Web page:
3/6                          Greek Styles + Geometric                                         

3/8                          Archaic 1 Architecture                                Read Greek Art Archaic                                            

 

3/13                         Archaic 2 Sculpture                                                  

3/15         Quiz Myth               Archaic 3 Painting                                   

 

3/20                         Spring Break

3/22                         Spring Break

 

3/27                         Classical 1 Acropolis, Athens                     Read Greek Art Classical

3/29                        Classical 2 Greek Sites 2           

 

4/3                          Classical 3 Greek Sculpture                       

4/5                          Classical 4 Greek Vase Painting                 

 

4/10                         Hellenistic 1 – 4th Century                                         Read Greek Art Hellenistic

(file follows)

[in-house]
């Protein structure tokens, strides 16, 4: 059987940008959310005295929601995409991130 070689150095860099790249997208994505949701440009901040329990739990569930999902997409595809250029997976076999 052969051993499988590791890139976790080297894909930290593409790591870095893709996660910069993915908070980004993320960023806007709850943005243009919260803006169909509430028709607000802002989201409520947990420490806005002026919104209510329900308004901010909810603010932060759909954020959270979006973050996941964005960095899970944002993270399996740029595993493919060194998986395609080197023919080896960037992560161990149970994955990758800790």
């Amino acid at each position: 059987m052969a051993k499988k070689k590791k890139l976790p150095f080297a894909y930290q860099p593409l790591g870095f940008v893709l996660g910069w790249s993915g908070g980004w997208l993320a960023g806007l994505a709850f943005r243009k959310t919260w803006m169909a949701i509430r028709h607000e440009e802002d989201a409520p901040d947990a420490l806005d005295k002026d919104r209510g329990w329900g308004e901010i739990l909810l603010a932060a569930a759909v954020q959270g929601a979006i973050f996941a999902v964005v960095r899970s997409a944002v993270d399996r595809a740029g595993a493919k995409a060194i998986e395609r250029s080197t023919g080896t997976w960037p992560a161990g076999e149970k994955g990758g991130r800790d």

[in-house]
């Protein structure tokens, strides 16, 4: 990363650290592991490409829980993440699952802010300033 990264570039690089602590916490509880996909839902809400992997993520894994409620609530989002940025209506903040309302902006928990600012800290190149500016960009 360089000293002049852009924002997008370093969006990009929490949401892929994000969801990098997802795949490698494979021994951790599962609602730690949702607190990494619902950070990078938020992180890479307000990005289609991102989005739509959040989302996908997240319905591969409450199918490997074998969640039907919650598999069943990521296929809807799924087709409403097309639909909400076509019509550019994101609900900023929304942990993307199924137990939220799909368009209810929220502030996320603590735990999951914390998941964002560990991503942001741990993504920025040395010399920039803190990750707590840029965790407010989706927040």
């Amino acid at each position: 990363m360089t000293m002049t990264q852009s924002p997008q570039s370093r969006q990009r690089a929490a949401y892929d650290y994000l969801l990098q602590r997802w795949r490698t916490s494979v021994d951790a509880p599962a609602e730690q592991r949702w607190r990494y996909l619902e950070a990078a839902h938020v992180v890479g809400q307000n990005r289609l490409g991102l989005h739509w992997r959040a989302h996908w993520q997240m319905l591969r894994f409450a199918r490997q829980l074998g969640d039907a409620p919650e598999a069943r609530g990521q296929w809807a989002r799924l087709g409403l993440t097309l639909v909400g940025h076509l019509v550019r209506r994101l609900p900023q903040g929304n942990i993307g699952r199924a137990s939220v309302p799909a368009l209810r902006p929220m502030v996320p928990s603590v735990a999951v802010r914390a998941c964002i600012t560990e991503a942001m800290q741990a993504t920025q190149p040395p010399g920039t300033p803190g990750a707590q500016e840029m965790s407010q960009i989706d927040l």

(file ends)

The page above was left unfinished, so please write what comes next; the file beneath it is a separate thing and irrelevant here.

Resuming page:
4/12                  Hellenistic 2 + Jewelry

 

4/17                         Italy - Etruscan                                                        Read Etruscan Art

                               Roman Sculpture Free Standing                  Read Roman Art

4/19                         Roman Sculptural Relief                                          

 

4/24                         Roman Architecture 1 Exam Review                                         

4/26                    Roman Architecture 2

 4/28      A2

5/1                          Pompeii + Painting                                  

5/3                          Late Antique                                                          

                               Seven Wonders of the Ancient World           Handouts

                              

5/8                          Conclusions to Ancient Art

5/10                        Final Exam In class normal class time

 

5/15-5/20  Cabrillo Finals Week -  No Class No Exam                                                                           

 

AH 11H            ASSIGNMENTS AND EXAM SCHEDULE                    Spring 2017

                        

Examinations and Quizzes see calendar for dates – no notes or text allowed

Quizzes - minimal review sheets.

Quiz 1 – slide and term identification covering Prehistory, Mesopotamia and Egypt Intro. Quiz 2 – Greek Myth